A 6-year-old Jack DeBoer’s first entrepreneurial move was to borrow money from his father to buy pansies and sell them door-to-door on Saturdays.
“I’ve always worked for myself,” said DeBoer, 84.
He said his drive is innate.
“The desire and the energy to keep on and keep pushing is something you’re born with,” he said. “You can’t learn that. You can force it … but it doesn’t come easy unless you’re born that way.”
At 17, DeBoer got his real estate license.
“That was a good way to make money,” he said.
He wanted a car, but his parents told him he had to buy a new vehicle and pay cash for it. By his sophomore year of college, he had “1,200 bucks” for a new two-door Chevrolet, which he then sold during the Korean War when people panicked that they wouldn’t be able to keep buying new cars.
“My mother cried. She knew I’d worked hard and saved money,” DeBoer said. “I said, ‘Well, I made a profit.’”
You can’t always find DeBoer at a desk – he’s just as likely to be on a trip somewhere around the world – but he said, “When you’re an entrepreneur … you work all the time. I mean, your brain is going all the time.”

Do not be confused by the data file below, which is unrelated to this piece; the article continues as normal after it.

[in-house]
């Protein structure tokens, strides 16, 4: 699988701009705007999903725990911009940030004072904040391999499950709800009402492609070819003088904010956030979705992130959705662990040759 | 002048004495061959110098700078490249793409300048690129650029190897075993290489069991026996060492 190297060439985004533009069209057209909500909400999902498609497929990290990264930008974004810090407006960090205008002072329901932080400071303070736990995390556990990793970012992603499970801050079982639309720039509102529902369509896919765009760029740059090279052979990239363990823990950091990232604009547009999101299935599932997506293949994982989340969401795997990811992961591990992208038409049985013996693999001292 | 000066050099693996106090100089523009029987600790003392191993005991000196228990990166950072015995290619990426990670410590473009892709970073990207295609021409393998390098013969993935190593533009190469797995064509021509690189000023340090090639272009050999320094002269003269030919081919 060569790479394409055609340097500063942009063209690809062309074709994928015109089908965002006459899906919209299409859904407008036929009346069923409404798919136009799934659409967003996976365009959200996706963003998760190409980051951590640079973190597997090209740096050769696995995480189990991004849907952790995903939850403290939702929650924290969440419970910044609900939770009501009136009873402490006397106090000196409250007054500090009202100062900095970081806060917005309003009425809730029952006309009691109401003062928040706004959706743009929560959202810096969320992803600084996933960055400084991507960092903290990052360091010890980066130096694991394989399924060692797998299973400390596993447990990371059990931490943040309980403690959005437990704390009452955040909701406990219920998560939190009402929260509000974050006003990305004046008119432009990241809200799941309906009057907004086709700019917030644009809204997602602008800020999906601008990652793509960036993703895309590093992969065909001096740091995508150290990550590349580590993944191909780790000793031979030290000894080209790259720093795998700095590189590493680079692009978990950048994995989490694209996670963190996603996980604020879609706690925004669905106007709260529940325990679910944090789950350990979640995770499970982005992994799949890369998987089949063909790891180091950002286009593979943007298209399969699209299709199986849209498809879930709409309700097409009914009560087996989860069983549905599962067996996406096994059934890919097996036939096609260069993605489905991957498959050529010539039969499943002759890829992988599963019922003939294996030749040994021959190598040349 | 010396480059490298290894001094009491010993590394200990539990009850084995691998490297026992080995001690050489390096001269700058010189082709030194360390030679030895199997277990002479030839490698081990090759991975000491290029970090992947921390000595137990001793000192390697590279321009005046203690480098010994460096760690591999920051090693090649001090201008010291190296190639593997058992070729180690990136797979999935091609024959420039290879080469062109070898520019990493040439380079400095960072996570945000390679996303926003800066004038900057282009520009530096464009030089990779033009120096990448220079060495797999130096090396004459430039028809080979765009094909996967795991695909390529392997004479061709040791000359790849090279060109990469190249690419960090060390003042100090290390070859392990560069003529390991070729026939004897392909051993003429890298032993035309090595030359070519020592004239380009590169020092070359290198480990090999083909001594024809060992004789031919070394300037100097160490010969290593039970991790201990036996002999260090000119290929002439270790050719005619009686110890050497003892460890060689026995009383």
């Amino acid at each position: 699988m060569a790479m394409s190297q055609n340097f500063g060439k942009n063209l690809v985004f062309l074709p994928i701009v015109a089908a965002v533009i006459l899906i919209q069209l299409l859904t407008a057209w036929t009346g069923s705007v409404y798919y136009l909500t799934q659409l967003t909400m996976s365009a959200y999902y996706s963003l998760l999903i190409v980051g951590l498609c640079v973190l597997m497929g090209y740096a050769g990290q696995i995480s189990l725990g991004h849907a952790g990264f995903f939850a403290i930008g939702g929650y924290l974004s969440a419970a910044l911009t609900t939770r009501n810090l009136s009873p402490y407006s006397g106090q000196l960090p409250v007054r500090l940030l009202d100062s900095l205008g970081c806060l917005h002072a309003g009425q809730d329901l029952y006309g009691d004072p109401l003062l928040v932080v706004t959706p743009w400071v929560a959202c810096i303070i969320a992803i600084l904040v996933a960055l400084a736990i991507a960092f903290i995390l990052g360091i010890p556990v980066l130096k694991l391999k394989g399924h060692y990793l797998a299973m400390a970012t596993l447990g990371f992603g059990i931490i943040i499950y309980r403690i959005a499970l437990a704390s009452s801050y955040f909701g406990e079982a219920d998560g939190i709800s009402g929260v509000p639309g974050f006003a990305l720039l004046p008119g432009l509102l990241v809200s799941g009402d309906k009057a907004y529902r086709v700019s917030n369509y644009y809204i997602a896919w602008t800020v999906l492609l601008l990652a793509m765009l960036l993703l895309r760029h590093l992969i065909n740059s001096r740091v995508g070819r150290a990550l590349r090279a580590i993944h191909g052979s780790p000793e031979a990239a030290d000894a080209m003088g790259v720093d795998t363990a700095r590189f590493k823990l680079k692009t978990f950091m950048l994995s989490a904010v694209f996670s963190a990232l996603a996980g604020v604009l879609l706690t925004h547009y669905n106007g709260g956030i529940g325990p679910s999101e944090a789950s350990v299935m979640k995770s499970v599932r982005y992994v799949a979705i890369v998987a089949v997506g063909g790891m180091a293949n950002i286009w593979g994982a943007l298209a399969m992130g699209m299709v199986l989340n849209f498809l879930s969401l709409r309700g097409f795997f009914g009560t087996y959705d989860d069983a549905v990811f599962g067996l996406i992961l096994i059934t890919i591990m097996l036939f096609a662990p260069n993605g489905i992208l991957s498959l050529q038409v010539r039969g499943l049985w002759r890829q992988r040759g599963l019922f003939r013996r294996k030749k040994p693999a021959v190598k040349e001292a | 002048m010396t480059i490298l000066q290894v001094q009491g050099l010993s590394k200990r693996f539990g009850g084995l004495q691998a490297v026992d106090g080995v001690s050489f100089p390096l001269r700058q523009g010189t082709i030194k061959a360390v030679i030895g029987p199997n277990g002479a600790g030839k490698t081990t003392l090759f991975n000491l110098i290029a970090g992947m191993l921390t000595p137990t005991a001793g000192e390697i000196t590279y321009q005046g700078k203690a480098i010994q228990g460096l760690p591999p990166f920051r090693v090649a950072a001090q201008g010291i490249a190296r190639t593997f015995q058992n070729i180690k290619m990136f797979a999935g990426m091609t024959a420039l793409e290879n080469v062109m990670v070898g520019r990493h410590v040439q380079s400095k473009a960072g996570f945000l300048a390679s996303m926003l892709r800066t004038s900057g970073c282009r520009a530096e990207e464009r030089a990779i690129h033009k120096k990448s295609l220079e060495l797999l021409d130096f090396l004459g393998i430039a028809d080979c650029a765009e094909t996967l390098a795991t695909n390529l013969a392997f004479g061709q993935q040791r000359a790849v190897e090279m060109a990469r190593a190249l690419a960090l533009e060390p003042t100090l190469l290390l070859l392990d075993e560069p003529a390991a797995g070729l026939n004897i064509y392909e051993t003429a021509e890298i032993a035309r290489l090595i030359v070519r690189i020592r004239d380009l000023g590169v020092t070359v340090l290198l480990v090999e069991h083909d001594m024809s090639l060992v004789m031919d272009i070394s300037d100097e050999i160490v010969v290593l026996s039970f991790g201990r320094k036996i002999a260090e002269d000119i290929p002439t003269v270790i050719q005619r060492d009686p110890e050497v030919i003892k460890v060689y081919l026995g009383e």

DeBoer said he was lucky enough not to have to wait until age 65 to start working on a bucket list as some people do, so he doesn’t have one.
“I might just as well continue working,” he said. “Why not?”
Place of employment: Consolidated Holdings, which includes real estate, manufacturing, aviation, hotels and apartments
First job: Selling pansies at age 6
Best business advice he ever received: “Tell the truth and then you don’t have to have a memory.”
Best business advice he ever gave: “This whole thing about tell the truth … is pretty much at the top of the list. … You don’t have to tell everything.”